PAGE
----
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June 27th, 2008:

Ban Sparks Rise In Smoking Quitters

The Press Association – Jun 27, 2008

Almost a quarter of a million people have stopped smoking since the ban on lighting up in public places was introduced, according to an official report to be published next week.

A total of 234,060 people have stopped smoking with the help of the NHS Quit Smoking Service since the ban was brought in on July 1, 2007. That is 22% more people than in the previous 12 months.

The Department of Health report on the smoke-free legislation will be published on the first anniversary of the smoking ban.

It also states the ban has cut pollution levels in bars and restaurants by 91%.

Fears that the ban would not be enforced have proved groundless with 98% of premises inspected complying with the legislation and 76% of the population saying they back the law.

In the foreword to the report, Chief Medical Officer Sir Liam Donaldson writes: “The significance of the smoke-free laws cannot be underestimated.

“A significant reduction in second-hand smoke with its damaging health effects has been achieved. We expect many lives have been saved. Everyone has the right to enjoy the benefits of a cleaner, healthier environment.”

Amanda Sandford, research manager at the campaigning charity Action on Smoking and Health, said the ban had been a resounding success.

She said: “There are so many benefits from the legislation. For example, we have seen a decline in the number of people being admitted to hospital with heart disease and there has been a 76% reduction in the nicotine levels of bar workers.

“But we can not sit on our laurels. There are still nine million adult smokers in England alone and smoking is still the biggest cause of preventable sickness and death in this country.”

Increased Taxes Drive Down Tobacco Sales

Calgary Herald – June 27, 2008 – Michelle Lang

Reduced revenues replaced by more drinking, gambling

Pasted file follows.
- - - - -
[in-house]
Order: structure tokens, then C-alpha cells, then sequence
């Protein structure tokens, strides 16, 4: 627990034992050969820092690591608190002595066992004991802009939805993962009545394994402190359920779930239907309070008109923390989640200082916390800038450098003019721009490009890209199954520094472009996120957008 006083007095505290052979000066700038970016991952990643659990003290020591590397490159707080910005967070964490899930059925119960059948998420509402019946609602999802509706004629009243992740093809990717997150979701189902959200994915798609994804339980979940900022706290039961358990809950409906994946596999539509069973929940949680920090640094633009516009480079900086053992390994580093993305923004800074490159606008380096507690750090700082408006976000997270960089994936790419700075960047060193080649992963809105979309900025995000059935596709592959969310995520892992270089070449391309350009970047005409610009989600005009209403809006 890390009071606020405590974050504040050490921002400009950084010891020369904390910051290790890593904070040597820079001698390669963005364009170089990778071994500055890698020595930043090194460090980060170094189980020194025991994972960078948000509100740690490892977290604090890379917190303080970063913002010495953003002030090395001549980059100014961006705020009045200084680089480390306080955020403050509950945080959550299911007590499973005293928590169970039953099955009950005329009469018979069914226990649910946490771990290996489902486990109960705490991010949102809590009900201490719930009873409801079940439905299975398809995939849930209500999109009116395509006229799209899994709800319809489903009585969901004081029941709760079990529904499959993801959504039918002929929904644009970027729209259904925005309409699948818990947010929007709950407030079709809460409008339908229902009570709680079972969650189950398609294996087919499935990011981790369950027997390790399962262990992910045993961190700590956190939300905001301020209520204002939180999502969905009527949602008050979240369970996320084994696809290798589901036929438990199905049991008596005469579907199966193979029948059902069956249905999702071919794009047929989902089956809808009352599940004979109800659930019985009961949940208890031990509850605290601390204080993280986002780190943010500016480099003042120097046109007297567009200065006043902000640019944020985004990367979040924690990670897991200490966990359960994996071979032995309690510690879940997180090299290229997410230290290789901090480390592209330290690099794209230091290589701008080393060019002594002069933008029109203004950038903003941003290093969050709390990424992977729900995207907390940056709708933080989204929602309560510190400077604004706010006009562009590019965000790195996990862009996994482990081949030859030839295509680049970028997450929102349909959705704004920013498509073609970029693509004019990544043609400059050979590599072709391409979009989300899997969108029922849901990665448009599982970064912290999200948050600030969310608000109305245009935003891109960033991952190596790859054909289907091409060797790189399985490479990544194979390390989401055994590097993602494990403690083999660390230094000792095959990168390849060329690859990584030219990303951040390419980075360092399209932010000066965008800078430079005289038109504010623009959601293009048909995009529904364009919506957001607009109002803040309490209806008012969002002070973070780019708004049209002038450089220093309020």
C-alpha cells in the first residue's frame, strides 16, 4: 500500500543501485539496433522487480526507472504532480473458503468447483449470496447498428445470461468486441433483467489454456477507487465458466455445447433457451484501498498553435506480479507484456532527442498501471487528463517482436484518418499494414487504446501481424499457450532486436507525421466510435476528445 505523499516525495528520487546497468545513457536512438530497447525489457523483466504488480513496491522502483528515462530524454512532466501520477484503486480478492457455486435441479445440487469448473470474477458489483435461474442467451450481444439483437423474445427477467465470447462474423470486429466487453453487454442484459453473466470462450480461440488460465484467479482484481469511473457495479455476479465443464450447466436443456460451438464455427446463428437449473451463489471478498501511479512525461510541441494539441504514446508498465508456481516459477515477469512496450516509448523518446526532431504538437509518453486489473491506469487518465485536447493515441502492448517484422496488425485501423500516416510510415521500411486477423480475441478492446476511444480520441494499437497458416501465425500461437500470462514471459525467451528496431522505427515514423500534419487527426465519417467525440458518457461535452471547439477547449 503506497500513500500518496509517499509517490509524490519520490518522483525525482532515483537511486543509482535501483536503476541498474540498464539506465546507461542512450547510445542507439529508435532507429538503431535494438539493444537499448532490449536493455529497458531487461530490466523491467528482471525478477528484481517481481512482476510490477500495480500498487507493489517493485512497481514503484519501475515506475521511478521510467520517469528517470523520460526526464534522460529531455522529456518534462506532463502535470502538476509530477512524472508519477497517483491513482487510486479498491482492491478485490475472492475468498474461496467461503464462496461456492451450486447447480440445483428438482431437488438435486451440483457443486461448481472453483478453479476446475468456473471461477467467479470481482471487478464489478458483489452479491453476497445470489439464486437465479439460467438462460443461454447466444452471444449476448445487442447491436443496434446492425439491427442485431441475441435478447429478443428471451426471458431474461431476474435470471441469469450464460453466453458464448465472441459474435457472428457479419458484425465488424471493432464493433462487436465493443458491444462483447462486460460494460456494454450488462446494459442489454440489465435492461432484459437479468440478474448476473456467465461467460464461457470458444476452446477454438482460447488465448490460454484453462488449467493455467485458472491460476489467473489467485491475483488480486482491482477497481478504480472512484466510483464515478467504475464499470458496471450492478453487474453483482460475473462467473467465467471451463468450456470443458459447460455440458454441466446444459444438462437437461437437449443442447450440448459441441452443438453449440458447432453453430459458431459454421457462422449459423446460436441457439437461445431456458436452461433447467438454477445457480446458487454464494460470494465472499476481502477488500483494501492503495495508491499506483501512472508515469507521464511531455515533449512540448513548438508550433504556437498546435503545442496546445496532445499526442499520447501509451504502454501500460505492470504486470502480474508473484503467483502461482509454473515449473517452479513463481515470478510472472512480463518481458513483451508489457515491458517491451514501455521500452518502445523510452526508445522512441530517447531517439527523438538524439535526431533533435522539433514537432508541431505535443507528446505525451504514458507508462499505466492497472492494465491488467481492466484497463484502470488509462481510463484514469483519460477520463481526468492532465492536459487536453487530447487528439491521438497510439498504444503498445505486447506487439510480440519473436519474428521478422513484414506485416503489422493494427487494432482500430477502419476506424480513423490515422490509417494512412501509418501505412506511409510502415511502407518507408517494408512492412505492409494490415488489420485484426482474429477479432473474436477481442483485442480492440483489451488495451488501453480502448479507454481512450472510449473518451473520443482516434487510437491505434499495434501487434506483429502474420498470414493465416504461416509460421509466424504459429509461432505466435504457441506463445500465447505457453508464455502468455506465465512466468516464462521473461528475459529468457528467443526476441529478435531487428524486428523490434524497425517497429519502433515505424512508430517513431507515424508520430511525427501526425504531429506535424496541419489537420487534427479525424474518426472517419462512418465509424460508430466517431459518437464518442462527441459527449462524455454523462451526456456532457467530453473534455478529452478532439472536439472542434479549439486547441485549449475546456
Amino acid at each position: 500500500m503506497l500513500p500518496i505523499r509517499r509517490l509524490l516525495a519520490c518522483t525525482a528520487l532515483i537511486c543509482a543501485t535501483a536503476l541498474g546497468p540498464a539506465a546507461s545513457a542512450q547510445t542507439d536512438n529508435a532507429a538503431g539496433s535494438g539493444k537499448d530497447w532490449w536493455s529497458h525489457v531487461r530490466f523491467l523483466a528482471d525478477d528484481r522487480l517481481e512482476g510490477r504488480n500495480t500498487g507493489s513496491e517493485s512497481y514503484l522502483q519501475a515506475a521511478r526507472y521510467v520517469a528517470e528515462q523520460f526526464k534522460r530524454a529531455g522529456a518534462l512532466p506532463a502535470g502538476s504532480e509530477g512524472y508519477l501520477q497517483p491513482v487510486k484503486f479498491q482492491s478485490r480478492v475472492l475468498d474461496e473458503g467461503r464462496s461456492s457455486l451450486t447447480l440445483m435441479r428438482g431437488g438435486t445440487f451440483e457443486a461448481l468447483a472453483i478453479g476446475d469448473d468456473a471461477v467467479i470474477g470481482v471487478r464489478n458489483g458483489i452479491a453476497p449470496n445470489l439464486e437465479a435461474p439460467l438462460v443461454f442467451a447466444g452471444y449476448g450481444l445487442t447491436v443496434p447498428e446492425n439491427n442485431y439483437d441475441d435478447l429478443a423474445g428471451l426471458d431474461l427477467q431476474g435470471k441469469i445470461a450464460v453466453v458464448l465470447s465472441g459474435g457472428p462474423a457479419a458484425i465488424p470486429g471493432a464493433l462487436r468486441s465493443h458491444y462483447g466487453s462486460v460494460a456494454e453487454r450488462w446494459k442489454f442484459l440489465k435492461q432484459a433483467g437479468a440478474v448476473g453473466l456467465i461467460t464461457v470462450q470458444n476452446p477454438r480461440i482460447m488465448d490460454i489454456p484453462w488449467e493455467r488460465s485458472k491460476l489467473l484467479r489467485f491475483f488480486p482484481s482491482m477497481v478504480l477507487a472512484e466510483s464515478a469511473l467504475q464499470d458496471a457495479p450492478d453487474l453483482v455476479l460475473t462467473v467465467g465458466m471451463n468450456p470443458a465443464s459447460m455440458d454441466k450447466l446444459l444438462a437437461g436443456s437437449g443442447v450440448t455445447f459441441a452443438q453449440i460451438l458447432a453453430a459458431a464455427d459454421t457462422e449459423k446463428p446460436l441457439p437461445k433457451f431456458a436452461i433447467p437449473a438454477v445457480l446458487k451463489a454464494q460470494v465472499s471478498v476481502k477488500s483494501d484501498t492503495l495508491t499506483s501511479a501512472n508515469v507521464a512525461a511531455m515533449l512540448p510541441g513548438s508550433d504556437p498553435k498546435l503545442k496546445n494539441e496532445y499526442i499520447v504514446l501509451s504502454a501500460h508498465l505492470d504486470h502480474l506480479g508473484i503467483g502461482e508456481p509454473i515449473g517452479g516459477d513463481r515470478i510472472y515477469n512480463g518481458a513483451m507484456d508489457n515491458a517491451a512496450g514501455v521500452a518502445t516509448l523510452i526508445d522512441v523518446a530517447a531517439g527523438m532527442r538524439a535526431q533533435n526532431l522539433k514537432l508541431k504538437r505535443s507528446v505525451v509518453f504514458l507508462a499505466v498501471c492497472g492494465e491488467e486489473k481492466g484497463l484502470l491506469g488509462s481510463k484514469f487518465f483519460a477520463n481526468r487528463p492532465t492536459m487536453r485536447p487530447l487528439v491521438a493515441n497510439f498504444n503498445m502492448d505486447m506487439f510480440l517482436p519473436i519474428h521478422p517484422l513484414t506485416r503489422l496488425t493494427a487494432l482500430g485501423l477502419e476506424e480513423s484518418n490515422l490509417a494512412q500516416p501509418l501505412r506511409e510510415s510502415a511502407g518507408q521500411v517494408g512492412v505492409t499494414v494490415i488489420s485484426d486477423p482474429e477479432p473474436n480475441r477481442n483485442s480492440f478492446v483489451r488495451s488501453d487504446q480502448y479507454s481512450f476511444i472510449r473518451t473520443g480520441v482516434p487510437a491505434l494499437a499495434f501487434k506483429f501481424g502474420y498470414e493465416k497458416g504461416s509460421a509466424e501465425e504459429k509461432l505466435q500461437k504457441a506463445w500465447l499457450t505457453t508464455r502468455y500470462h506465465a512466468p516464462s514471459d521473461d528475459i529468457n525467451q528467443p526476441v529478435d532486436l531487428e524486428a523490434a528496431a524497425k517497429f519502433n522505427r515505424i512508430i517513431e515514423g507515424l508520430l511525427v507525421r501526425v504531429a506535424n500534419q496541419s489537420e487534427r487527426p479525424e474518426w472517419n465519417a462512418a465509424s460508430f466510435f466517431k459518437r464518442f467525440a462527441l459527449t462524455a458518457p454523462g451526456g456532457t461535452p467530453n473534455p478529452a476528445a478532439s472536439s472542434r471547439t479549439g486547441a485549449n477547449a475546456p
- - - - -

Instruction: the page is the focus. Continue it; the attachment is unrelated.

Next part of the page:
Higher tobacco taxes are discouraging Alberta smokers from lighting up, but gamblers and drinkers are making up for any lost revenue, according to new government figures.

The Alberta government’s annual report, released Tuesday, said provincial coffers collected about $845 million in tobacco taxes during 2007-08 — $45 million less than the budgeted amount — because of “lower than anticipated sales.”

Anti-tobacco advocates hailed the statistic as a turning point for smoking in the province and attributed the change to a 16 per cent increase in tobacco taxes, announced last year, as well as recent anti-smoking legislation.

Action on Smoking and Health said Alberta has seen a six per cent decline in smoking during the past year, noting tobacco sales dropped by about 137,000 cigarettes at the same time the province’s population increased.

“It’s the first drop in consumption in five years in Alberta,” said Les Hagen of Action on Smoking and Health, an anti-tobacco lobby group.

“It means we’ve turned an important corner in tobacco reduction.”

Despite the drop in sales, government still collected about $70 million more in revenue from tobacco, compared with 2006-07, because of the tax increase.

Tuesday’s statistics follow the province’s decision in the spring 2007 budget to boost tobacco taxes by about 63 cents per pack. The increase made Alberta’s cigarettes among the most expensive in Canada.